The FDA has just effectively banned the most popular brand of e-cigarette products, encouraging many ex-smokers to restart their deadly habit.
Let's say you wanted to keep as many people smoking as possible. How would you do it? Your best move would be to restrict consumer access to the most popular and effective smoking cessation tool we know of. You could fund low-grade research attacking the product and deny you did so; you could enforce pointless regulations that effectively ban the most popular versions of the product while exempting combustible cigarettes from the same oversight.
When called to account for your blatant hypocrisy and crass disregard for public health, you could fall back on the classic prohibitionist defense: claim the product threatens children's health, even though the evidence doesn't support such an allegation.
What you've just read is a brief summary of the Food and Drug Administration's (FDA) regulatory actions against electronic cigarettes. Under pressure from busybodies in Congress and the tobacco control movement, the agency has thrown the book at the vaping industry. The FDA recently put a cherry on top of its campaign by issuing a marketing denial order (MDO) for the most popular brand of e-cigarettes, JUUL. According to the agency, this means that:
“the company must stop selling and distributing these products. In addition, those currently on the U.S. market must be removed, or risk enforcement action.”
The FDA included several justifications for its decision, each of which falls far short of convincing. Let's take a look at the specifics: FDA in quotes, followed by my analysis.
“...[T]he FDA determined that the applications lacked sufficient evidence regarding the toxicological profile of the products to demonstrate that marketing of the products would be appropriate for the protection of the public health.”
In so many words, demonstrating “protection of public health” means showing that the product encourages smoking cessation without enticing children to take up vaping. We have plenty of data on both counts. Multiple well-designed clinical trials and epidemiological studies have shown that vaping is far less harmful than smoking and helps people curb their cigarette habit. We also know that very few teenagers vape; those who do tend to be current smokers. Looking specifically at JUUL, just 0.6% of US teens have used the company's products.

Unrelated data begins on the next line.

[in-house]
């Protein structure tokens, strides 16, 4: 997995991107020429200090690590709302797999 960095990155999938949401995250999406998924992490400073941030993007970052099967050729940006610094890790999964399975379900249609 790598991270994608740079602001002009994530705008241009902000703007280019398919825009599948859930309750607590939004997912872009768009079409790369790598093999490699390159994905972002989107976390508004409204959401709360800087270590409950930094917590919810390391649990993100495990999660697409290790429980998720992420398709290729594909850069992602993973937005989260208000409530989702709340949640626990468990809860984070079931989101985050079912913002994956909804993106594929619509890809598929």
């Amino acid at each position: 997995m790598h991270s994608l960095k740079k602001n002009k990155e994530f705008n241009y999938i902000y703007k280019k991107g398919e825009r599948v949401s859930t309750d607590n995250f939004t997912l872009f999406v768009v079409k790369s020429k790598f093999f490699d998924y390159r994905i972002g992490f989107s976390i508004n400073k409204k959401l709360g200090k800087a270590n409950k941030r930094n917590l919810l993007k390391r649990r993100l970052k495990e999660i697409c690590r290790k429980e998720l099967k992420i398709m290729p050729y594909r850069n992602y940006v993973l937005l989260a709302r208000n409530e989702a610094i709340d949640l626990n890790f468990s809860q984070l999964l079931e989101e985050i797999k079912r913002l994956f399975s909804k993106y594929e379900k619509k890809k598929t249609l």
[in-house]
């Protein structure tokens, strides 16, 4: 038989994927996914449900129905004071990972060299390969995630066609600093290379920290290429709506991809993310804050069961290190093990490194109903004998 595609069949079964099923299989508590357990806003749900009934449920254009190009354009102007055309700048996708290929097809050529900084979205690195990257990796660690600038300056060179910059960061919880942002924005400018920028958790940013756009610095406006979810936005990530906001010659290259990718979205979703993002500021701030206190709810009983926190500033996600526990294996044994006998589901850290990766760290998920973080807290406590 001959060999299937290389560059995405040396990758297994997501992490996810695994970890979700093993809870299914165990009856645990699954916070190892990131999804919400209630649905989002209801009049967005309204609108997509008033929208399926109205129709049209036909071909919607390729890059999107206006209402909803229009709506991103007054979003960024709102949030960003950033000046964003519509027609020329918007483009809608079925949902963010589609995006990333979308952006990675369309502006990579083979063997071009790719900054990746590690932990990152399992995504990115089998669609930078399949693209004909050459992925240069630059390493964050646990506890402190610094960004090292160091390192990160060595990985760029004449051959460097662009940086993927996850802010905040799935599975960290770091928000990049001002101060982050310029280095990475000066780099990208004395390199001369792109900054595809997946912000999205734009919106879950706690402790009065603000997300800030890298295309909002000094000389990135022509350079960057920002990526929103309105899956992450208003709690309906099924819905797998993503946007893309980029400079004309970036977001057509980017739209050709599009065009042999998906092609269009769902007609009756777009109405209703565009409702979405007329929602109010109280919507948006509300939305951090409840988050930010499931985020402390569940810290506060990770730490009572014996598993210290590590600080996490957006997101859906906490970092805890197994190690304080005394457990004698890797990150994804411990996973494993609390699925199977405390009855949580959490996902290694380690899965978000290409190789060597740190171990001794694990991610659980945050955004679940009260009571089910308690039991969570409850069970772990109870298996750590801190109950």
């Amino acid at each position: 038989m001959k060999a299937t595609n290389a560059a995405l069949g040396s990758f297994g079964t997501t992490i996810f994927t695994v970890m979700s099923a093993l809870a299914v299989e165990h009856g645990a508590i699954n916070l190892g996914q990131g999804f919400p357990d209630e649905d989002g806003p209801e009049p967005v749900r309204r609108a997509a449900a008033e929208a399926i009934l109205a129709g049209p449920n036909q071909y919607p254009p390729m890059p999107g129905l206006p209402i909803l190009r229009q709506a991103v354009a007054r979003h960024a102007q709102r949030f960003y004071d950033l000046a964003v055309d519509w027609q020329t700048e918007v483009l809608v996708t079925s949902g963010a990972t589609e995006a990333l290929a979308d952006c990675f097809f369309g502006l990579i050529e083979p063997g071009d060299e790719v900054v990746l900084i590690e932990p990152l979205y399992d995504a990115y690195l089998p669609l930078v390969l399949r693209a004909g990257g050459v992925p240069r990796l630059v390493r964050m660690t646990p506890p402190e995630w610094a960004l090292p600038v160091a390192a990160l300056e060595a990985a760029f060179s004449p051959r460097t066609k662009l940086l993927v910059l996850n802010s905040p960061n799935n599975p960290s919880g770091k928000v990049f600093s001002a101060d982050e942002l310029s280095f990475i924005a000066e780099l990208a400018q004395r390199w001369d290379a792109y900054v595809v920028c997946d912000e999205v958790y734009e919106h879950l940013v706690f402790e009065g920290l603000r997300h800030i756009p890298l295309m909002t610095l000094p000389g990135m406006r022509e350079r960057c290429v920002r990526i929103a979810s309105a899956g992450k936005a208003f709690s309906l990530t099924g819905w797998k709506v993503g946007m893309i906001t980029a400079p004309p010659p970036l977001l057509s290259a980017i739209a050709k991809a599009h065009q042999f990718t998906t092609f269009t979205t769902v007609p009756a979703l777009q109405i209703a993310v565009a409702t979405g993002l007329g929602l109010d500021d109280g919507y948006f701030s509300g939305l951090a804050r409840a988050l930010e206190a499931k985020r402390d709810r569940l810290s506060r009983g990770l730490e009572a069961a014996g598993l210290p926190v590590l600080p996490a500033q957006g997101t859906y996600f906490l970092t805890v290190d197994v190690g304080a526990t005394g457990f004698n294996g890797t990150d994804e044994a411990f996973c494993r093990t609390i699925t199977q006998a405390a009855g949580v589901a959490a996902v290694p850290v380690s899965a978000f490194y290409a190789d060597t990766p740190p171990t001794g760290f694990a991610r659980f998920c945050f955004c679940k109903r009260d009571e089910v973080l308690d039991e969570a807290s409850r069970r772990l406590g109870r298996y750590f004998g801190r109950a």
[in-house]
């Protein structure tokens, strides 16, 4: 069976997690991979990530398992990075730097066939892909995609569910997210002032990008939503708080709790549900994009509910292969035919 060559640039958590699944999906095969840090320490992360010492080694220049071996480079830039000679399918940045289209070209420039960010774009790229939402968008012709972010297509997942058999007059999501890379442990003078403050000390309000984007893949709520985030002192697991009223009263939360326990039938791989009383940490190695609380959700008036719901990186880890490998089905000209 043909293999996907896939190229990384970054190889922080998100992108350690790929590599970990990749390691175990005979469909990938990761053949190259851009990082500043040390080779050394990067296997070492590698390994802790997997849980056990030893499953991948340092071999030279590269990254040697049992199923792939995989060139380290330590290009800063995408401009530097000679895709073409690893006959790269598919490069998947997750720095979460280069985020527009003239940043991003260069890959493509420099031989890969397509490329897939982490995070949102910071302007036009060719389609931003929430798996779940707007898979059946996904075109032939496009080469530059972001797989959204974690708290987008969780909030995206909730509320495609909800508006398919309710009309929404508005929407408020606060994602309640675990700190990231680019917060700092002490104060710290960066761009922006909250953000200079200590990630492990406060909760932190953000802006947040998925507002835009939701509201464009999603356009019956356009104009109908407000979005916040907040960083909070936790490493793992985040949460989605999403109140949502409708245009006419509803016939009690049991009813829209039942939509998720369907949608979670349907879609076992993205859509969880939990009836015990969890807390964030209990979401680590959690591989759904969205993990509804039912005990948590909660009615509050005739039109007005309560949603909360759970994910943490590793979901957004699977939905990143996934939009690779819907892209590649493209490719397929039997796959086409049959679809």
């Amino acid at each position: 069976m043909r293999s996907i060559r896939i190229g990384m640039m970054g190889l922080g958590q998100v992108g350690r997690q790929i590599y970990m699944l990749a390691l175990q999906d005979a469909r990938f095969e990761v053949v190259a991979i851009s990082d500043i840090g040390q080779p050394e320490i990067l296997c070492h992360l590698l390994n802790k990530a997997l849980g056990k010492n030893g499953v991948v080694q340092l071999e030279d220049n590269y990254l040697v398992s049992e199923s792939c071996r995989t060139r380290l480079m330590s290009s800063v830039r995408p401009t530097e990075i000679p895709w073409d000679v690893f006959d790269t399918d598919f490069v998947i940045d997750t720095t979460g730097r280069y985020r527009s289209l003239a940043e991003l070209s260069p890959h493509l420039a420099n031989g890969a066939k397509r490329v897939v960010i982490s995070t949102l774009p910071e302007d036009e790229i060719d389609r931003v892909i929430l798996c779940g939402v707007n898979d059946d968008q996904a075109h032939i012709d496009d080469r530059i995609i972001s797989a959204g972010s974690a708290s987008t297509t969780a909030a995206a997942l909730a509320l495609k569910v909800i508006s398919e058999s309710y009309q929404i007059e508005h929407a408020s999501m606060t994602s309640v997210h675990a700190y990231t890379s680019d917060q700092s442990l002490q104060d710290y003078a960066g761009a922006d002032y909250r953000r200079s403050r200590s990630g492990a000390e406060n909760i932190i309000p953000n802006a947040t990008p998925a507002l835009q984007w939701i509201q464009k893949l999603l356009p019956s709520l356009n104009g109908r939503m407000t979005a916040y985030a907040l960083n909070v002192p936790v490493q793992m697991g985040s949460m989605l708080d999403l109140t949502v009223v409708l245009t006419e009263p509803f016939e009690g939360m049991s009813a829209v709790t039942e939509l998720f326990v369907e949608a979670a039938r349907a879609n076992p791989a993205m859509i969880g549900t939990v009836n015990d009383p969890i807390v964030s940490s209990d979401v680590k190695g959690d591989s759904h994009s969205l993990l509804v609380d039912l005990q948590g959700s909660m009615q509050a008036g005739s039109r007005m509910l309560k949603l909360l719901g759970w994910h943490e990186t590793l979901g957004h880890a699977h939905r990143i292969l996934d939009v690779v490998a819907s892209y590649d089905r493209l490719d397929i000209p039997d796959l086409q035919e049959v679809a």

“In particular, some of the company’s study findings raised concerns due to insufficient and conflicting data – including regarding genotoxicity [damage to DNA] and potentially harmful chemicals leaching from the company’s proprietary e-liquid pods ...”
It's hard to comment on the specifics without looking at the data the FDA reviewed. But I'm skeptical of this assessment because the very next paragraph in the agency's press release acknowledged that “... the FDA has not received clinical information to suggest an immediate hazard associated with the use of the JUUL device or JUULpods.” Putting these two statements together, it sounds like the FDA pulled a product off the market without sufficient evidence that it causes harm.
Whatever the case, the FDA's concerns here are hypocritical. “There are more than 7,000 chemicals in cigarette smoke,” the agency has written elsewhere, “More than 70 of those chemicals are linked to cancer.” Surely we have to get every single cigarette off the market immediately if we're concerned about genotoxicity. That will never happen, of course.
Additionally, the FDA very recently funded a low-quality study alleging that vaping increases health care costs. The problem, as my colleague Dr. Chuck Dinerstein pointed out, is that e-cigarette use probably offsets the expense of treating sick smokers because it's much less harmful than smoking. The FDA's willingness to reject “insufficient” evidence is inconsistent at best.
“There is also no way to know the potential harms from using other authorized or unauthorized third-party e-liquid pods with the JUUL device or using JUULpods with a non-JUUL device.”
People kill themselves by mixing prescription drugs and alcohol. Should we therefore remove all alcoholic beverages from the market until we figure out how to prevent every single one of these deadly interactions? Most people see the folly in such thinking. Many chemicals, from cleaning products to pesticides, are dangerous if misused. We do our best to account for this, but we don't outlaw the sale of bleach because some crazy person may drink Clorox hoping it will treat his COVID-19.
“There are many resources to help smokers who want to quit. Quitting all tobacco products is the best possible path to good health.”
This is certainly true. But common sense forces me to ask a simple question: If the FDA wants smokers to quit, why has it tried to ban the most popular vaping products on the market? There is no reasonable answer to that question, which may be why a federal appeals court just granted JUUL a temporary stay of the FDA’s order. Whatever the legal fallout in this instance, the agency needs to rapidly reverse course and take a more sensible approach to e-cigarette regulation. People's lives are on the line.
 ACSH opposes all underage use of nicotine products.